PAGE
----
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Bergesen v. Clauss

OPINION FILED NOVEMBER 26, 1958.

OSCAR W. BERGESEN, ADMR., ET AL., APPELLANTS,

v.

OTTO CLAUSS ET AL., APPELLEES.



APPEAL from the Superior Court of Cook County; the Hon. JOHN A. SBARBARO, Judge, presiding.

MR. JUSTICE HERSHEY DELIVERED THE OPINION OF THE COURT:

Rehearing denied January 22, 1959.

Appellants, hereinafter referred to as plaintiffs, brought an action in the superior court of Cook County to have a certain deed declared a forgery and removed as a cloud upon the title to certain real estate. The original plaintiff died during the pendency of the lower court proceedings and his heirs, as well as the administrator of his estate, were substituted as parties plaintiff.

The defendants are the grantees in the deed alleged to be forged.

The proceedings below were concluded by the allowance of a motion of the defendants for summary judgment. The facts, for purposes of this opinion, are based on the allegations of the pleadings and upon factual information submitted by affidavits in support of the motion for summary judgment.

The complaint alleged that plaintiffs were the owners of an undivided one-half interest in certain real estate, the same having been acquired by the original plaintiff, by warranty deed dated April 27, 1926. Further, it was alleged that on December 4, 1936, a deed, regular in form, was recorded purporting to convey the premises to the defendants. This deed is alleged to have been forged. It is further contended that the deed was never delivered by the owners of the property and that the acknowledgment was false, fraudulent and void.

The complaint alleges that the original plaintiff had no knowledge of the recording of this deed until 1954, at which time an affidavit was filed for record alleging the forgery, and thereafter, in 1957, this action was instituted to remove the deed as a cloud upon the title of the original plaintiff. The complaint in this proceeding is verified by the affidavit of the original plaintiff.

The answer denies the material allegations of the complaint and, as a separate defense, alleges the delivery of the deed in question to the defendants in 1936; the payment of a valuable consideration as the purchase price for the property involved, part of which was used to pay an existing indebtedness of the original plaintiff that then existed as an encumbrance on the premises. The separate defense further details the purchase of the premises through a real estate agent, the closing of the transaction at the Chicago Title and Trust Company, the latter serving as escrow agent, and the representation of the sellers, one of whom was the original plaintiff, by a reputable attorney who took the acknowledgment on the deed alleged to have been forged. The real estate agent and attorney are now deceased.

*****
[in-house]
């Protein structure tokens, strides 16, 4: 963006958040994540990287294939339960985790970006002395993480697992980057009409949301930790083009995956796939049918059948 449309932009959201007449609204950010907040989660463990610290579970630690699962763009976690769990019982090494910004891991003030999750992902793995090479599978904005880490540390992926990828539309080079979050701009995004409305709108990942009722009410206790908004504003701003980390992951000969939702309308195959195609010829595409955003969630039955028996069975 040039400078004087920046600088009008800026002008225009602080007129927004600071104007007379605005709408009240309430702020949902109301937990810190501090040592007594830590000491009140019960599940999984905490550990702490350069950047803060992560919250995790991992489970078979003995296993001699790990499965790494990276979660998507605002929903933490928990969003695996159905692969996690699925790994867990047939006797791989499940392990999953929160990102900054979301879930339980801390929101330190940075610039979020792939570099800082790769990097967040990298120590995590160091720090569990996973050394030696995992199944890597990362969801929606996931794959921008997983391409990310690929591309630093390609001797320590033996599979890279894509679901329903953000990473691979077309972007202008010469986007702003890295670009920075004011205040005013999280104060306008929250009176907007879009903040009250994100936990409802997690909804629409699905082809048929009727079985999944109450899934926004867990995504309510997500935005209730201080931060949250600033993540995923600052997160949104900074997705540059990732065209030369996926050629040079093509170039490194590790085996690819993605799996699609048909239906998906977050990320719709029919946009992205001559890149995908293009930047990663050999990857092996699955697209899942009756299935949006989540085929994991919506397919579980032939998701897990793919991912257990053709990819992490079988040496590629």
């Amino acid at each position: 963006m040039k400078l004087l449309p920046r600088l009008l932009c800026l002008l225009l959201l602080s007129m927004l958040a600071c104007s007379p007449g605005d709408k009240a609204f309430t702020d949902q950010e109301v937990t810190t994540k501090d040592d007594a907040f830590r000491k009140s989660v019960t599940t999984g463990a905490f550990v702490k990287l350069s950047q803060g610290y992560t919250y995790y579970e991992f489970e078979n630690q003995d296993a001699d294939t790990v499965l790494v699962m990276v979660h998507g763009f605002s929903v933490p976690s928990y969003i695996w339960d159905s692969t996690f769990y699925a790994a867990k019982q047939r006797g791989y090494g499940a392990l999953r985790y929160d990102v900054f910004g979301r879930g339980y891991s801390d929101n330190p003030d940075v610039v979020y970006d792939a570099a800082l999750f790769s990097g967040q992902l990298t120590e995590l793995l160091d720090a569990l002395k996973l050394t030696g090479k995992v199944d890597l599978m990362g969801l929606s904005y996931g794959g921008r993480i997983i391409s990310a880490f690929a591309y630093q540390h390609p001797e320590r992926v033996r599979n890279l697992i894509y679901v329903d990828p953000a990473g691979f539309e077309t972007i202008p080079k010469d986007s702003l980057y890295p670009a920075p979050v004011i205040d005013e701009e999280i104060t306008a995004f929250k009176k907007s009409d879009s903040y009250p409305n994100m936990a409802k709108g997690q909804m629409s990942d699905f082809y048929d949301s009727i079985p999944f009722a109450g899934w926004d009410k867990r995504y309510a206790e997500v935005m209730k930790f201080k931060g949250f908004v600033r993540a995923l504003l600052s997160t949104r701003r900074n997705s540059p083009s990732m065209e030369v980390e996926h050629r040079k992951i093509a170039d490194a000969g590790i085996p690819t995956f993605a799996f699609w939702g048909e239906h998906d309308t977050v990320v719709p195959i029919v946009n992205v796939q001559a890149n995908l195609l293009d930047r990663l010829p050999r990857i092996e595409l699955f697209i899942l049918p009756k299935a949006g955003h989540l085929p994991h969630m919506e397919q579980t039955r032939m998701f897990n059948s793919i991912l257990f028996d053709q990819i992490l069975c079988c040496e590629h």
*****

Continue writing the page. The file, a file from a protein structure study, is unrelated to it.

Thereafter, according to the verified answer, the defendants entered into possession, made improvements, paid taxes and special assessments, and remained in possession from 1937 down to the present litigation.

A reply filed by the original plaintiff was in substance a denial of the special defenses urged in the answer.

The defendants thereafter filed their motion for summary judgment, urging that any interest that the plaintiffs ever have had in the premises was now barred by reason of sections 6 and 7 of "An Act in regard to limitations." Ill. Rev. Stat. 1955, chap. 83, pars. 6 and 7.

The motion for summary judgment was supported by the affidavit of one of the defendant grantees detailing the substance of the matters set forth as separate defenses in the answer, concluding with the assertion that the grantees in the disputed deed obtained the deed in good faith, accepted it in good faith, and were never apprised of any irregularity until the present claim was advanced. Other affidavits not here material were filed in further support of the motion.

In response to this motion and the affidavits thereto attached, the original plaintiff filed an unverified answer. Some six months after this answer was filed, during which period the original plaintiff died, the answer was, by leave of court, verified by counsel. This so-called answer to the motion sought to urge pleading defects alleged to exist in the motion for summary judgment and to deny the application of sections 6 and 7 of the Limitations Act to the factual circumstances in this case, and to join issue on the question of acquisition of title under the indicated sections of the Limitations Act.

The lower court granted the motion for summary judgment and dismissed the action. This appeal is from that order of dismissal, and this court has jurisdiction of ...


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